“[Products like that] provide longer shelf life and cost savings, but also support consumers who want to live healthier lifestyles,” adds Moore, who agrees that more shoppers are seeking better-for-you options in frozen and refrigerated bread and dough.
PLANT-BASED OPTIONS HIT FREEZERS
But health-conscious consumers still want high quality and good flavor, which is why Bronx. N.Y.-based Dufour Pastry Kitchens developed Frozen Plant-Based Pastry Dough that delivers the same flakiness and tenderness as the company’s conventional dough but without animal-based ingredients. “Staying true to our commitment to using pure, simple pantry ingredients, we formulated a vegan companion to our award-winning All-Butter Puff Pastry that doesn’t sacrifice taste, quality or satisfaction,” says national sales director Lindsey Dealy. Aimed at vegans, vegetarians and flexitarians, the product is made with only four ingredients: organic wheat flour, organic palm fruit oil, water and sea salt.
“Many consumers got more comfortable with baking during the pandemic,” says Dealy. “Baking up fresh bread out of the freezer is quick and easy. People learned this, and the habit seems to have stuck. They continue to stash it away as a quick option for hot, fresh bread.”
To maximize sales, Dealy recommends retailers plan for increased demand during the peak selling season, which stretches from the fall through the holidays. Secondary displays are key since regular sets can’t always be restocked fast enough.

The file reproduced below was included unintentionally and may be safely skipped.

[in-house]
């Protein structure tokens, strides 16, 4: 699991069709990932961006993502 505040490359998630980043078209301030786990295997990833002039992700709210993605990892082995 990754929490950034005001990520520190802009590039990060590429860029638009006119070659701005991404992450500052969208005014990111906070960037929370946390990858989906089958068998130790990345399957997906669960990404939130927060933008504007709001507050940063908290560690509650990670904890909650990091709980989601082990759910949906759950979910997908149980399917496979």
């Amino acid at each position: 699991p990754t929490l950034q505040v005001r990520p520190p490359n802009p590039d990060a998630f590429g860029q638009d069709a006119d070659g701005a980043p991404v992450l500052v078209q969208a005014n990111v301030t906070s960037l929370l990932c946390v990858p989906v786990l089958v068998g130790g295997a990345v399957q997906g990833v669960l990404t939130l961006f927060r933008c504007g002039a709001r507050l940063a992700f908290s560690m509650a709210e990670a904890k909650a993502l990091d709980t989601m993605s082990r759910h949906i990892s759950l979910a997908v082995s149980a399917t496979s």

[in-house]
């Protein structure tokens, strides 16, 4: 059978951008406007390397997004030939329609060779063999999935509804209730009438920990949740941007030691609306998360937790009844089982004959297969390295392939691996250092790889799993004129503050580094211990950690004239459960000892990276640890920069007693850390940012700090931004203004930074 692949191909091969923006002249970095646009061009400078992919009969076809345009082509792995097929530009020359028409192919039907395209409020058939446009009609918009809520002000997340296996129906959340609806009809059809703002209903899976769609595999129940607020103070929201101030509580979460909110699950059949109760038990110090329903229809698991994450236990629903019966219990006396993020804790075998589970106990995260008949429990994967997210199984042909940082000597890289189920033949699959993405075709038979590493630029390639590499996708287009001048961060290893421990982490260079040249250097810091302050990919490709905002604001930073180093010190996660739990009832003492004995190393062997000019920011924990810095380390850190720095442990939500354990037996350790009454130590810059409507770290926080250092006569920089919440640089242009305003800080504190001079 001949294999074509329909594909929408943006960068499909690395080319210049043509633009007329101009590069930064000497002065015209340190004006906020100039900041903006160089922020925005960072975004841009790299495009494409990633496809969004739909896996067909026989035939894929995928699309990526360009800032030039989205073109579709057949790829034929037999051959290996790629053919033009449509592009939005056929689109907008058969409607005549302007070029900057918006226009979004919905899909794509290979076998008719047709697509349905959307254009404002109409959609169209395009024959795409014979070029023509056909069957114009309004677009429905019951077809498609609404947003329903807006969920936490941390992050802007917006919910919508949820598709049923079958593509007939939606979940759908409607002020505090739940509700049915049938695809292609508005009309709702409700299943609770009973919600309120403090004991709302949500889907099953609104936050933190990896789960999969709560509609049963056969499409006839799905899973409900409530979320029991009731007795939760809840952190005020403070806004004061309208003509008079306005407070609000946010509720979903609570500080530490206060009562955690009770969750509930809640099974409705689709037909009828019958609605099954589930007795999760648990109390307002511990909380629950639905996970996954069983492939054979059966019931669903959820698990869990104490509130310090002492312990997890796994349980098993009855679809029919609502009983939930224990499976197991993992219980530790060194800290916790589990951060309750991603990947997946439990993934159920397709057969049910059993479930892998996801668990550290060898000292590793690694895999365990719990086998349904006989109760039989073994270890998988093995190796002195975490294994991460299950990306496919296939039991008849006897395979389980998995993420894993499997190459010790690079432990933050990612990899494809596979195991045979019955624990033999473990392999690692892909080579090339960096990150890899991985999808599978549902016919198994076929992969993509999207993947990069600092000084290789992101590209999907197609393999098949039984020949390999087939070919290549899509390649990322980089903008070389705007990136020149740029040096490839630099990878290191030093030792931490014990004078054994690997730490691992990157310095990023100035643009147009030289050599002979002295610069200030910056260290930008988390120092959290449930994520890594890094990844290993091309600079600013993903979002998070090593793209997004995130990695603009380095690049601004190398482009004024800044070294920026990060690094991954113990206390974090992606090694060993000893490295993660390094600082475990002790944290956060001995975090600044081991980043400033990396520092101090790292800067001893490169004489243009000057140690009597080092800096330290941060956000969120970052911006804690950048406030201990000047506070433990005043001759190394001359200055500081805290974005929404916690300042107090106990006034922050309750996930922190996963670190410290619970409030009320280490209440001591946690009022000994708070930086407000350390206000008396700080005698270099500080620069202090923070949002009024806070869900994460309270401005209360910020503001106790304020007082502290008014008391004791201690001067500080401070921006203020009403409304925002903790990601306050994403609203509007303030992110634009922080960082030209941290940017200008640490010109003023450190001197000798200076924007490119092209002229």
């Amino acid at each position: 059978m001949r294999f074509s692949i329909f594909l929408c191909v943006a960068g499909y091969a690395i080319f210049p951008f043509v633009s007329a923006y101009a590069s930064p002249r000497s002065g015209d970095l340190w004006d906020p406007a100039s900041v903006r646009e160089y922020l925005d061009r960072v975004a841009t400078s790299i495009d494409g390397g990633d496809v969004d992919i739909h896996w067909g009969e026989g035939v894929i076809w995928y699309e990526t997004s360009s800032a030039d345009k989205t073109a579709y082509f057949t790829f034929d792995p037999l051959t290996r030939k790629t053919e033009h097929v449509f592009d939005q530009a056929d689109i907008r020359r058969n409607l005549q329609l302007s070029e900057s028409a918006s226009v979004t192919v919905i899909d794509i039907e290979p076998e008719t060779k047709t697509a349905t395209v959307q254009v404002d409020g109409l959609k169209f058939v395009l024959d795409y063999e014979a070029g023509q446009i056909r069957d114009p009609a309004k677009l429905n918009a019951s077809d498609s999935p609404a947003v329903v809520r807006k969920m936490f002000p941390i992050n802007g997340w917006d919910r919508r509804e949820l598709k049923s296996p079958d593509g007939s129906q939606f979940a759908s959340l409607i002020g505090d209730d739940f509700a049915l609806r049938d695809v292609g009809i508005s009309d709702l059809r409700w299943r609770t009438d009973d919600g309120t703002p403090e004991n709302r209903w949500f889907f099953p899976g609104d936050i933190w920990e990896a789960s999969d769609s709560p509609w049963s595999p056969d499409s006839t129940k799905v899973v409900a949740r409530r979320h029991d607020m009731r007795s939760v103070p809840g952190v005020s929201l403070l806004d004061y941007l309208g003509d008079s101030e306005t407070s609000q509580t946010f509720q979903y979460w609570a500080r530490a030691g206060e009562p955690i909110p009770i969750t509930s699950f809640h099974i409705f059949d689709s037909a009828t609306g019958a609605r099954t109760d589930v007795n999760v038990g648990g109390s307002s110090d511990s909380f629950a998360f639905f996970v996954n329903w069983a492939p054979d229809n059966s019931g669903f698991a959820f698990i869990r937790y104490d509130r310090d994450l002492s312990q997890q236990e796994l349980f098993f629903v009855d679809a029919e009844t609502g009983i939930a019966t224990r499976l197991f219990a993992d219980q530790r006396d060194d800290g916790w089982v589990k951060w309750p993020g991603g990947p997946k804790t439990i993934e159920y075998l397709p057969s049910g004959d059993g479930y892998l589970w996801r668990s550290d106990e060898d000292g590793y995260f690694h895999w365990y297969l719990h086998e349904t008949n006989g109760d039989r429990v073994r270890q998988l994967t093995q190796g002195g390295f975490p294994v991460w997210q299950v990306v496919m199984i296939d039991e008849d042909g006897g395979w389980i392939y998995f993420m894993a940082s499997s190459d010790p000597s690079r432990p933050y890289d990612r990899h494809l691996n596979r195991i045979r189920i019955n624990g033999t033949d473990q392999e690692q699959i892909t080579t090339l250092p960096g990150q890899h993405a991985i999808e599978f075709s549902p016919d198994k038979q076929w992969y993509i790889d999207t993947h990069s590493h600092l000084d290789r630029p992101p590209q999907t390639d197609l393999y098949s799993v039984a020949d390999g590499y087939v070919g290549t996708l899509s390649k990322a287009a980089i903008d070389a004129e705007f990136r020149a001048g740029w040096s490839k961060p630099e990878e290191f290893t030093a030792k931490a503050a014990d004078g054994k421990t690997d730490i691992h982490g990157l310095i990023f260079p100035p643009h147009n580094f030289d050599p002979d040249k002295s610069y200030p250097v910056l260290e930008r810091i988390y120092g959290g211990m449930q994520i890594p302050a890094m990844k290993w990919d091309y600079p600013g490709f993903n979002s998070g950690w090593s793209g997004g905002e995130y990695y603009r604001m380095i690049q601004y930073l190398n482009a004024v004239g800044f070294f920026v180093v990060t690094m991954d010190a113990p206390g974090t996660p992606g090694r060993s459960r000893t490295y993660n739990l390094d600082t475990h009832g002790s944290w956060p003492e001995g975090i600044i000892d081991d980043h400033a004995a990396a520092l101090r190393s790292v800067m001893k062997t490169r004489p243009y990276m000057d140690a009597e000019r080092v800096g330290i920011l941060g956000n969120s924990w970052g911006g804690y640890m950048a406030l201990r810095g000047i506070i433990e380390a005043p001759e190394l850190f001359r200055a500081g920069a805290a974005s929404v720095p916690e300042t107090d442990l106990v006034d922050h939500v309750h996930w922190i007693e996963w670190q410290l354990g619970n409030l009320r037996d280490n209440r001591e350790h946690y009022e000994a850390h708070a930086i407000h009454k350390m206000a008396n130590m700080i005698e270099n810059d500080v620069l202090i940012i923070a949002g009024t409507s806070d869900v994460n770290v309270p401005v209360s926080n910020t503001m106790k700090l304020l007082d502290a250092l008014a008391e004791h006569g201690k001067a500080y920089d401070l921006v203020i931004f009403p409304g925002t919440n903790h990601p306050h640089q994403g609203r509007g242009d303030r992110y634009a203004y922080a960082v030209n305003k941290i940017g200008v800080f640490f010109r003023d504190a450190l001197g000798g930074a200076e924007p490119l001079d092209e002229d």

Speaking of seasonality, Minneapolis-based General Mills will reintroduce two of its Pillsbury brand sweet snacks in patriotic promotions this month. Some proceeds of the sales of Salute to Service Cookie Dough and Operation Homefront Toaster Strudel (Apple, Strawberry, and Cream Cheese & Strawberry) are earmarked for Operation Homefront, a national non-profit that helps military families.
GLOBAL FLAVORS STRIKE A CHORD
In terms of flavors, “Regional and global flavors are growing as consumers branch out from traditional white and wheat,” says Moore. In fact, a 2023 Mintel study found that 57% of consumers like to explore international varieties of bread.